Neil Armstrong's small step to the moon may have been a big step for humanity, watched by 600 million people around the world, but the Apollo-11 mission itself always seemed a distinctly American undertaking to be – a victory for the US in the space race and a feat of American ingenuity and American heroes. (The flag does not help.) But the words the moon heard around the world came from an Australian sheep farm.
This is the story of The Dish of an Australian comedy from the year 2000, which gives a somewhat fictitious version of the role of the Rural Parkes Observatory in relaying the lunar module's audio and telemetry signals to a global audience , With Sam Neill, Tom Long and Kevin Harrington as observatory technicians, and Patrick Warburton as a strained NASA overseer, the film follows the days before July 20, 1969, when the extremely Australian inhabitants of Parkes wait for the moon landing and their momentum (or next to) the world stage.
The Dish does not have the same place in the Australian canon as its brother movie The Castle (both were produced by Working Dog Productions and staged by Rob Sitch), but it was the Australian movie, which brought the highest revenue this year, and an important, amusing homage to the often forgotten supporting role that Parkes played in one of the most important events of the 20th century – not to mention the pressure that went along with it. A reporter who interviews Parkes' three chief engineers puts it in the film: "I mean, no offense, but if you think about it, the Americans spent billions of dollars for 10 years running people around on the moon see and in the end it sucks you nonsense. How does that feel?"
"You know that there is a bloody moon up there ."
– Ben Lam
Although this is not a documentary, watching the comedy will help you better understand how the major show came about. The film often seeks to explain the process and explain why the huge observatory of this small town (informally known as "the court") became so important for the moon landing – through media reports, children giving class lectures, and a much-mocked analogy above it a basketball with two valves. The film contains beautiful images of the real Parkes Observatory, which is still in use today. On the occasion of the anniversary, an external screening of the film is even shown. A scene in which technicians play a round of cricket on the Dish and complain that the Americans do not treat them like professionals was shot on the actual Dish, while the reconstructed 1969 control room set was so close to the original The People who were involved in the broadcast said it was like a time jump – some of the props were original NASA equipment left in Australia.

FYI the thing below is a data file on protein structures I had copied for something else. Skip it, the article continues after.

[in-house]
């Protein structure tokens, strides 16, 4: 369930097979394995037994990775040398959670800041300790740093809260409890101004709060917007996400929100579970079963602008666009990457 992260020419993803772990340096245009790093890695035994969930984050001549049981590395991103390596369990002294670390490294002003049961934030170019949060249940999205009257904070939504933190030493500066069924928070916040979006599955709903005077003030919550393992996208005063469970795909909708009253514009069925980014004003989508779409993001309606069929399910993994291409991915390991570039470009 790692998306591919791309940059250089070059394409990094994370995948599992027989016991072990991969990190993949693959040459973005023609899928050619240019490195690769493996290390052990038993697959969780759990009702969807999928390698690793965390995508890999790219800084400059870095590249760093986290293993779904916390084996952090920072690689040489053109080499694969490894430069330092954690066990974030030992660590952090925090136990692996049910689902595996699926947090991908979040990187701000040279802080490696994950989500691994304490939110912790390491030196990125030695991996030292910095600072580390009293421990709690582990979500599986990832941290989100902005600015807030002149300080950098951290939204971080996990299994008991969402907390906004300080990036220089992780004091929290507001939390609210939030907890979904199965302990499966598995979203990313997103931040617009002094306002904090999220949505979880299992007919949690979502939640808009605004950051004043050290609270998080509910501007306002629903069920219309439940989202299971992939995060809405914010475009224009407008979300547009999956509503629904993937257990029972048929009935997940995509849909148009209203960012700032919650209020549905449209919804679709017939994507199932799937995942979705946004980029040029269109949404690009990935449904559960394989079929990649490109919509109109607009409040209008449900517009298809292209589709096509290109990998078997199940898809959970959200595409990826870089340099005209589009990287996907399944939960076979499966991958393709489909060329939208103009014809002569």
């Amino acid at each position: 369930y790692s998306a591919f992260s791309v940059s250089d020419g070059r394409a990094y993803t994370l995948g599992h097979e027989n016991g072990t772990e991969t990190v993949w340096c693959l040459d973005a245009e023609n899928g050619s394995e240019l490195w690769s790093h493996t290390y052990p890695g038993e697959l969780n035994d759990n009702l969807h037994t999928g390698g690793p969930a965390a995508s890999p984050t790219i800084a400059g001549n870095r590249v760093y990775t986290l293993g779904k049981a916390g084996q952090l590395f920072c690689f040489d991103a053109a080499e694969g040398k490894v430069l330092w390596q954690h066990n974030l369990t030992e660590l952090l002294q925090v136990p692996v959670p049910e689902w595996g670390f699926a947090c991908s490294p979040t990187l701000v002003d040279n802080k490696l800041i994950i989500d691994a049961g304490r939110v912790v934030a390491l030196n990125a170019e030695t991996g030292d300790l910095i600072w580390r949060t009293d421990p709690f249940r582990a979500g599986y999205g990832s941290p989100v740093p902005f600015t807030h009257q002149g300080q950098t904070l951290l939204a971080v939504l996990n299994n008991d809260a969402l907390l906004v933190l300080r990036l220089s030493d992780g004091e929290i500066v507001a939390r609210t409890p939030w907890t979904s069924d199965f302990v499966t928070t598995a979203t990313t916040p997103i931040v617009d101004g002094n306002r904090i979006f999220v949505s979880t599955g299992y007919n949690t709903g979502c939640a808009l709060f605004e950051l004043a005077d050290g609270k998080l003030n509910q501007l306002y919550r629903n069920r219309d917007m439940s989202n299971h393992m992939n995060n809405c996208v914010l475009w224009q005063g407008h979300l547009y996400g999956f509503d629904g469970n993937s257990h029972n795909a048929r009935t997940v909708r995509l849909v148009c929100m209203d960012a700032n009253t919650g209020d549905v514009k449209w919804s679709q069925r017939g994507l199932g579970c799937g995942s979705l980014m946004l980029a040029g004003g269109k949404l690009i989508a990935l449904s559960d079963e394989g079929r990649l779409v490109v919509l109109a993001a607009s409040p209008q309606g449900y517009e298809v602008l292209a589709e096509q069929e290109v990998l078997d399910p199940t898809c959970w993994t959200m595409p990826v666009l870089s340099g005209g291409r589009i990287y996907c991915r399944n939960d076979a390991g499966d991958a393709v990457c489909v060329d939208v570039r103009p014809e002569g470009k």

Nevertheless, it is better known for his comedy than for his accuracy with a series of adornments and omissions.
The technicians of the film are fictional figures, and in the real Parkes, far more people worked than in the movie Parkes, in which apparently only three employees (plus a Doofus security guard) are employed. The real Parkes electrician Ben Lam, who worked at the Observatory in 1969, received a script during production and was asked to point out any inaccuracies. "When I was done, almost all the pages were yellow," he recently told the ABC (the Australian). Above all, it plays the role of the equally rural Honeysuckle Creek Tracking Station, which was responsible for broadcasting the program's first eight minutes and fifty seconds – including Neil Armstrong, who descends the ladder and lays his feet on the moon – when the moon is up Comes too low for Parkes to receive his signal. Then Prime Minister John Gorton – like most politicians in the film – did not visit Parkes, even though he made a surprise visit to Honeysuckle Creek that same day.